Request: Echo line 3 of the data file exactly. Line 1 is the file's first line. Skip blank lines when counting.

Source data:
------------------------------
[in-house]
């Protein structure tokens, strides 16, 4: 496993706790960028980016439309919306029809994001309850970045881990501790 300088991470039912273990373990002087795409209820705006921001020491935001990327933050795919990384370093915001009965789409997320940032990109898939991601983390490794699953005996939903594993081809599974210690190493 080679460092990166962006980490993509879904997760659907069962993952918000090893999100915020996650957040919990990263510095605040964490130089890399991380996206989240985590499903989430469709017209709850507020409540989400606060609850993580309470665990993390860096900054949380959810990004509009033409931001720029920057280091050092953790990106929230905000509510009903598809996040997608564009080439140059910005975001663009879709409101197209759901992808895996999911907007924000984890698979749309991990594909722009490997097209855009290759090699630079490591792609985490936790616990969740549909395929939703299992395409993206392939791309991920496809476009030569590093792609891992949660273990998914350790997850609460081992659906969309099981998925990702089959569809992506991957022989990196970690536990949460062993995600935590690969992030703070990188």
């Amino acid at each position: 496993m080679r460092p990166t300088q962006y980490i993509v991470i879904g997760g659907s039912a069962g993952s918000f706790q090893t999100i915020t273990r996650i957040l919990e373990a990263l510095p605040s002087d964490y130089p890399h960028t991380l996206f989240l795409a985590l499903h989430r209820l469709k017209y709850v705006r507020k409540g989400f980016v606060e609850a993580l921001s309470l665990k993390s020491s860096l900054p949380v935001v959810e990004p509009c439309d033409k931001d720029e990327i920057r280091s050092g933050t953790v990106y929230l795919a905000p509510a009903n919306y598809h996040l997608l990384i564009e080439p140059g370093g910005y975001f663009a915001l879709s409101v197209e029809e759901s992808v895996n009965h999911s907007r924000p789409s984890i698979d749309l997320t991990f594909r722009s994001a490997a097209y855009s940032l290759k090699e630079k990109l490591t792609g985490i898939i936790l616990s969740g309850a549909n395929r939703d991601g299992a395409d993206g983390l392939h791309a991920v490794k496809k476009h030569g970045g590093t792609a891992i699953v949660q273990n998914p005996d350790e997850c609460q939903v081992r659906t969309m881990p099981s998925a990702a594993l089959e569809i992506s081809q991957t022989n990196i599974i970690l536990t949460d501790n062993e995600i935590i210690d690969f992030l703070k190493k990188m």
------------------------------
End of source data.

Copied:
């Amino acid at each position: 496993m080679r460092p990166t300088q962006y980490i993509v991470i879904g997760g659907s039912a069962g993952s918000f706790q090893t999100i915020t273990r996650i957040l919990e373990a990263l510095p605040s002087d964490y130089p890399h960028t991380l996206f989240l795409a985590l499903h989430r209820l469709k017209y709850v705006r507020k409540g989400f980016v606060e609850a993580l921001s309470l665990k993390s020491s860096l900054p949380v935001v959810e990004p509009c439309d033409k931001d720029e990327i920057r280091s050092g933050t953790v990106y929230l795919a905000p509510a009903n919306y598809h996040l997608l990384i564009e080439p140059g370093g910005y975001f663009a915001l879709s409101v197209e029809e759901s992808v895996n009965h999911s907007r924000p789409s984890i698979d749309l997320t991990f594909r722009s994001a490997a097209y855009s940032l290759k090699e630079k990109l490591t792609g985490i898939i936790l616990s969740g309850a549909n395929r939703d991601g299992a395409d993206g983390l392939h791309a991920v490794k496809k476009h030569g970045g590093t792609a891992i699953v949660q273990n998914p005996d350790e997850c609460q939903v081992r659906t969309m881990p099981s998925a990702a594993l089959e569809i992506s081809q991957t022989n990196i599974i970690l536990t949460d501790n062993e995600i935590i210690d690969f992030l703070k190493k990188m």